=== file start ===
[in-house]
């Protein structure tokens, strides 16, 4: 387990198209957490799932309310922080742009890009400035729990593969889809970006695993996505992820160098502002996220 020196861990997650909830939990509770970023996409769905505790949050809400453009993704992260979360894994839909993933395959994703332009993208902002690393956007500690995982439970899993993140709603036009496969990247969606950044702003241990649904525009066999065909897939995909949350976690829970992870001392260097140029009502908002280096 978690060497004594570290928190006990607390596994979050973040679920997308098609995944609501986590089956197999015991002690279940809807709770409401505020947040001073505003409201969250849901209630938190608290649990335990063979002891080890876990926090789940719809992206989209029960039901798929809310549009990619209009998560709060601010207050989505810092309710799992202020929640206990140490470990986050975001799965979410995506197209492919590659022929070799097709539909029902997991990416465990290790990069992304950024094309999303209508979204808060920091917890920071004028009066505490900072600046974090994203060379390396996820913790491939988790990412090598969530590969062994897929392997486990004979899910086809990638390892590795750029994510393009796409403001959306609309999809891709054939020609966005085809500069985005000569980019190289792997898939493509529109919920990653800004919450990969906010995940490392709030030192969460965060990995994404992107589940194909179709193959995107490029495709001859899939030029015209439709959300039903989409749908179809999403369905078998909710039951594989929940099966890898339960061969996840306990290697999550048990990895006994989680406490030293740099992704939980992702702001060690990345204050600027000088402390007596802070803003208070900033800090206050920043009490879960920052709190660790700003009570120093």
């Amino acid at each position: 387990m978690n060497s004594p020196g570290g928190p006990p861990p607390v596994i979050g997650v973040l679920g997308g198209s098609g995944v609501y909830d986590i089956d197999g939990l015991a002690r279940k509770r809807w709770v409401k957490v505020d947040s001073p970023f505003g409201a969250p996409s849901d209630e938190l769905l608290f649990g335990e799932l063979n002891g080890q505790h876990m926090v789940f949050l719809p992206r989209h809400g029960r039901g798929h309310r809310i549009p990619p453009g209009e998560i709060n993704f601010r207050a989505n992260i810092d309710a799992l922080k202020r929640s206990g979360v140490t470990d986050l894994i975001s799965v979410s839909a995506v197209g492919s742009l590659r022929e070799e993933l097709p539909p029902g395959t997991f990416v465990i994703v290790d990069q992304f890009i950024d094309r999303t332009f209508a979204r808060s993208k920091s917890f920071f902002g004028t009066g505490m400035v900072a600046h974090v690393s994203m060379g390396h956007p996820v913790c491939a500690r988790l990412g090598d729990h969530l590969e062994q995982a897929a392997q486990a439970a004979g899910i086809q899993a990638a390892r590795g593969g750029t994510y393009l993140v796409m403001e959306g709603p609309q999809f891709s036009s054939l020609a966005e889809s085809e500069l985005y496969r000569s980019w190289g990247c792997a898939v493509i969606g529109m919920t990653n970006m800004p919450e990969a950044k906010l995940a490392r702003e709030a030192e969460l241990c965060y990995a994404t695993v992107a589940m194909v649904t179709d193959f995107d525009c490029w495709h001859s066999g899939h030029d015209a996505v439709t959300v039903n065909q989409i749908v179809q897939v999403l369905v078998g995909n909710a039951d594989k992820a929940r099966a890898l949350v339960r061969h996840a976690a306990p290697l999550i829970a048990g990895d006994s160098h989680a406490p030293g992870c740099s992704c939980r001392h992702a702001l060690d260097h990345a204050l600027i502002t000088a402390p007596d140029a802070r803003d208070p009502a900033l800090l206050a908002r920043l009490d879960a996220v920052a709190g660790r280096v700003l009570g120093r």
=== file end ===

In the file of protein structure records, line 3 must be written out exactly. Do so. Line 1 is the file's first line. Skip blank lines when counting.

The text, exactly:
């Amino acid at each position: 387990m978690n060497s004594p020196g570290g928190p006990p861990p607390v596994i979050g997650v973040l679920g997308g198209s098609g995944v609501y909830d986590i089956d197999g939990l015991a002690r279940k509770r809807w709770v409401k957490v505020d947040s001073p970023f505003g409201a969250p996409s849901d209630e938190l769905l608290f649990g335990e799932l063979n002891g080890q505790h876990m926090v789940f949050l719809p992206r989209h809400g029960r039901g798929h309310r809310i549009p990619p453009g209009e998560i709060n993704f601010r207050a989505n992260i810092d309710a799992l922080k202020r929640s206990g979360v140490t470990d986050l894994i975001s799965v979410s839909a995506v197209g492919s742009l590659r022929e070799e993933l097709p539909p029902g395959t997991f990416v465990i994703v290790d990069q992304f890009i950024d094309r999303t332009f209508a979204r808060s993208k920091s917890f920071f902002g004028t009066g505490m400035v900072a600046h974090v690393s994203m060379g390396h956007p996820v913790c491939a500690r988790l990412g090598d729990h969530l590969e062994q995982a897929a392997q486990a439970a004979g899910i086809q899993a990638a390892r590795g593969g750029t994510y393009l993140v796409m403001e959306g709603p609309q999809f891709s036009s054939l020609a966005e889809s085809e500069l985005y496969r000569s980019w190289g990247c792997a898939v493509i969606g529109m919920t990653n970006m800004p919450e990969a950044k906010l995940a490392r702003e709030a030192e969460l241990c965060y990995a994404t695993v992107a589940m194909v649904t179709d193959f995107d525009c490029w495709h001859s066999g899939h030029d015209a996505v439709t959300v039903n065909q989409i749908v179809q897939v999403l369905v078998g995909n909710a039951d594989k992820a929940r099966a890898l949350v339960r061969h996840a976690a306990p290697l999550i829970a048990g990895d006994s160098h989680a406490p030293g992870c740099s992704c939980r001392h992702a702001l060690d260097h990345a204050l600027i502002t000088a402390p007596d140029a802070r803003d208070p009502a900033l800090l206050a908002r920043l009490d879960a996220v920052a709190g660790r280096v700003l009570g120093r």